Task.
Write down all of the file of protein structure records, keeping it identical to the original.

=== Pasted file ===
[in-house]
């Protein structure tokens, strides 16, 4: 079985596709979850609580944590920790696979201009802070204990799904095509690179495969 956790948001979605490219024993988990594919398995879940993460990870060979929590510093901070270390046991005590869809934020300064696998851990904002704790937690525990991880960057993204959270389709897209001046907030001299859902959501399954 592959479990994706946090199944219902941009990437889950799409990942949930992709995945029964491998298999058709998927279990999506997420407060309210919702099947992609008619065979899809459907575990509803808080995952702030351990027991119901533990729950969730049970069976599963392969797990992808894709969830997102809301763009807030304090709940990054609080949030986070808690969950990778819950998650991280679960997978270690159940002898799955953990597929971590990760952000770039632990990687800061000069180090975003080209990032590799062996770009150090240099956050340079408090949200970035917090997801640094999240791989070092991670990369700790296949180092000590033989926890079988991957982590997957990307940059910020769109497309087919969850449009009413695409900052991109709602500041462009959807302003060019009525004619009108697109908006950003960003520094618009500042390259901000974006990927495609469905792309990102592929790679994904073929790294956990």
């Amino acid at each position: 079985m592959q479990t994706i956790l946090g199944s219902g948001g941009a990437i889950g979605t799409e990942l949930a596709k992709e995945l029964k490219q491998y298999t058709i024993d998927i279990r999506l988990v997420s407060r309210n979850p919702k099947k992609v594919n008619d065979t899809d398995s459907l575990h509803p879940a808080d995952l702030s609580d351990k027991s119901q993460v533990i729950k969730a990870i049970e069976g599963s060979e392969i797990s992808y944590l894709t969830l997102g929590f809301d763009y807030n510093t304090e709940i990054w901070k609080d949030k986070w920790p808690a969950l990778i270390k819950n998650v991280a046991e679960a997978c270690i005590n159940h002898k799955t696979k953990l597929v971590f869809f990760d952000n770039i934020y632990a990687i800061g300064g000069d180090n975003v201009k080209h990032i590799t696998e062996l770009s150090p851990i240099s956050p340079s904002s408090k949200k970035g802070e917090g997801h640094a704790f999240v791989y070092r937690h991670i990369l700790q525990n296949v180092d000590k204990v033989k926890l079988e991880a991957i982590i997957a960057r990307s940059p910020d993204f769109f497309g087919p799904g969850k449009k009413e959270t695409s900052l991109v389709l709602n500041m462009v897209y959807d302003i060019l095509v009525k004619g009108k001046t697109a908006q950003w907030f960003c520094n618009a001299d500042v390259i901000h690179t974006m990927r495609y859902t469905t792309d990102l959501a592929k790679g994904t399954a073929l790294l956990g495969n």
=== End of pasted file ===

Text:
[in-house]
């Protein structure tokens, strides 16, 4: 079985596709979850609580944590920790696979201009802070204990799904095509690179495969 956790948001979605490219024993988990594919398995879940993460990870060979929590510093901070270390046991005590869809934020300064696998851990904002704790937690525990991880960057993204959270389709897209001046907030001299859902959501399954 592959479990994706946090199944219902941009990437889950799409990942949930992709995945029964491998298999058709998927279990999506997420407060309210919702099947992609008619065979899809459907575990509803808080995952702030351990027991119901533990729950969730049970069976599963392969797990992808894709969830997102809301763009807030304090709940990054609080949030986070808690969950990778819950998650991280679960997978270690159940002898799955953990597929971590990760952000770039632990990687800061000069180090975003080209990032590799062996770009150090240099956050340079408090949200970035917090997801640094999240791989070092991670990369700790296949180092000590033989926890079988991957982590997957990307940059910020769109497309087919969850449009009413695409900052991109709602500041462009959807302003060019009525004619009108697109908006950003960003520094618009500042390259901000974006990927495609469905792309990102592929790679994904073929790294956990």
């Amino acid at each position: 079985m592959q479990t994706i956790l946090g199944s219902g948001g941009a990437i889950g979605t799409e990942l949930a596709k992709e995945l029964k490219q491998y298999t058709i024993d998927i279990r999506l988990v997420s407060r309210n979850p919702k099947k992609v594919n008619d065979t899809d398995s459907l575990h509803p879940a808080d995952l702030s609580d351990k027991s119901q993460v533990i729950k969730a990870i049970e069976g599963s060979e392969i797990s992808y944590l894709t969830l997102g929590f809301d763009y807030n510093t304090e709940i990054w901070k609080d949030k986070w920790p808690a969950l990778i270390k819950n998650v991280a046991e679960a997978c270690i005590n159940h002898k799955t696979k953990l597929v971590f869809f990760d952000n770039i934020y632990a990687i800061g300064g000069d180090n975003v201009k080209h990032i590799t696998e062996l770009s150090p851990i240099s956050p340079s904002s408090k949200k970035g802070e917090g997801h640094a704790f999240v791989y070092r937690h991670i990369l700790q525990n296949v180092d000590k204990v033989k926890l079988e991880a991957i982590i997957a960057r990307s940059p910020d993204f769109f497309g087919p799904g969850k449009k009413e959270t695409s900052l991109v389709l709602n500041m462009v897209y959807d302003i060019l095509v009525k004619g009108k001046t697109a908006q950003w907030f960003c520094n618009a001299d500042v390259i901000h690179t974006m990927r495609y859902t469905t792309d990102l959501a592929k790679g994904t399954a073929l790294l956990g495969n």